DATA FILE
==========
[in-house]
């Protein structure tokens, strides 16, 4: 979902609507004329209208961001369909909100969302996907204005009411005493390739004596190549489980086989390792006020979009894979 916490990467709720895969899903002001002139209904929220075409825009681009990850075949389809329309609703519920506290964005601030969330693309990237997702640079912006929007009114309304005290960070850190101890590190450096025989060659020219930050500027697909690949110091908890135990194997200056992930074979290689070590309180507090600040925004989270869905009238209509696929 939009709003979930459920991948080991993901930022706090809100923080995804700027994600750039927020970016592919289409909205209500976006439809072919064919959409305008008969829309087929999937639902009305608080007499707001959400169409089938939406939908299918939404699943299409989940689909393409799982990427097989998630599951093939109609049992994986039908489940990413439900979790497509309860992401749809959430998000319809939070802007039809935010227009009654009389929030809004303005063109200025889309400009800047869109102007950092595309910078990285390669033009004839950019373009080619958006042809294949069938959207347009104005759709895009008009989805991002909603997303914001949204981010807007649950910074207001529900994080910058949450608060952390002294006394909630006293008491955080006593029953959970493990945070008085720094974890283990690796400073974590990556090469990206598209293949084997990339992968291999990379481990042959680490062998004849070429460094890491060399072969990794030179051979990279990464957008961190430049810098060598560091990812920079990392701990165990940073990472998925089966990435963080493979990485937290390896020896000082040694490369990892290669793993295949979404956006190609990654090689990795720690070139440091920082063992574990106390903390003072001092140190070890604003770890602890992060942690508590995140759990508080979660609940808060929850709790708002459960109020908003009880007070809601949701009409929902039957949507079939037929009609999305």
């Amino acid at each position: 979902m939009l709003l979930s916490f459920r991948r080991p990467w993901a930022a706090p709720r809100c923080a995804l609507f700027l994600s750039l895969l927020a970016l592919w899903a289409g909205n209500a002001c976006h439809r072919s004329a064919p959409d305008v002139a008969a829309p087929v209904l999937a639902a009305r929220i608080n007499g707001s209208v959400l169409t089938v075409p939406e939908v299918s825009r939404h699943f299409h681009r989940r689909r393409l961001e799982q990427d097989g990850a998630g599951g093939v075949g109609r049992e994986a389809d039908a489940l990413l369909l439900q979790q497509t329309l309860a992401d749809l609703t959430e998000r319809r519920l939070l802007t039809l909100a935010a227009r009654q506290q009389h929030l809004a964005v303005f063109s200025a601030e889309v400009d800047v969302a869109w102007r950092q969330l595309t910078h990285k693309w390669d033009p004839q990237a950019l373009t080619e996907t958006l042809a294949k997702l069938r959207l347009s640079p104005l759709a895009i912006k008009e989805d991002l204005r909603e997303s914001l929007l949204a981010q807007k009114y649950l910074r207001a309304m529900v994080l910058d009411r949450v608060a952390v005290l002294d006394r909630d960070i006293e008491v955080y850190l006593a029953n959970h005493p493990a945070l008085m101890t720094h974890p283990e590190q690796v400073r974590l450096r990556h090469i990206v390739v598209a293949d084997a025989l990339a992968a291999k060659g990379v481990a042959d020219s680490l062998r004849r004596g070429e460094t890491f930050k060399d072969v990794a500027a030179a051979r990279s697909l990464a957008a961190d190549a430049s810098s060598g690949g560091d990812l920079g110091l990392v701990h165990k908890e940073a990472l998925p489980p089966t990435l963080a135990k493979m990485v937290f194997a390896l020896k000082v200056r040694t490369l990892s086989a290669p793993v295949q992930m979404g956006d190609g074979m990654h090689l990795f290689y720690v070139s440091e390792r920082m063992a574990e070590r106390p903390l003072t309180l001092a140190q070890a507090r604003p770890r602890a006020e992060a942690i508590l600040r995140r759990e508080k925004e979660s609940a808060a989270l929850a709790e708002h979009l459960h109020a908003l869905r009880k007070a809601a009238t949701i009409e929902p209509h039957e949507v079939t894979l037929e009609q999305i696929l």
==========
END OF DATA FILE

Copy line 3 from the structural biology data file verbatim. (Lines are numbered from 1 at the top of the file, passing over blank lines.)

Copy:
């Amino acid at each position: 979902m939009l709003l979930s916490f459920r991948r080991p990467w993901a930022a706090p709720r809100c923080a995804l609507f700027l994600s750039l895969l927020a970016l592919w899903a289409g909205n209500a002001c976006h439809r072919s004329a064919p959409d305008v002139a008969a829309p087929v209904l999937a639902a009305r929220i608080n007499g707001s209208v959400l169409t089938v075409p939406e939908v299918s825009r939404h699943f299409h681009r989940r689909r393409l961001e799982q990427d097989g990850a998630g599951g093939v075949g109609r049992e994986a389809d039908a489940l990413l369909l439900q979790q497509t329309l309860a992401d749809l609703t959430e998000r319809r519920l939070l802007t039809l909100a935010a227009r009654q506290q009389h929030l809004a964005v303005f063109s200025a601030e889309v400009d800047v969302a869109w102007r950092q969330l595309t910078h990285k693309w390669d033009p004839q990237a950019l373009t080619e996907t958006l042809a294949k997702l069938r959207l347009s640079p104005l759709a895009i912006k008009e989805d991002l204005r909603e997303s914001l929007l949204a981010q807007k009114y649950l910074r207001a309304m529900v994080l910058d009411r949450v608060a952390v005290l002294d006394r909630d960070i006293e008491v955080y850190l006593a029953n959970h005493p493990a945070l008085m101890t720094h974890p283990e590190q690796v400073r974590l450096r990556h090469i990206v390739v598209a293949d084997a025989l990339a992968a291999k060659g990379v481990a042959d020219s680490l062998r004849r004596g070429e460094t890491f930050k060399d072969v990794a500027a030179a051979r990279s697909l990464a957008a961190d190549a430049s810098s060598g690949g560091d990812l920079g110091l990392v701990h165990k908890e940073a990472l998925p489980p089966t990435l963080a135990k493979m990485v937290f194997a390896l020896k000082v200056r040694t490369l990892s086989a290669p793993v295949q992930m979404g956006d190609g074979m990654h090689l990795f290689y720690v070139s440091e390792r920082m063992a574990e070590r106390p903390l003072t309180l001092a140190q070890a507090r604003p770890r602890a006020e992060a942690i508590l600040r995140r759990e508080k925004e979660s609940a808060a989270l929850a709790e708002h979009l459960h109020a908003l869905r009880k007070a809601a009238t949701i009409e929902p209509h039957e949507v079939t894979l037929e009609q999305i696929l």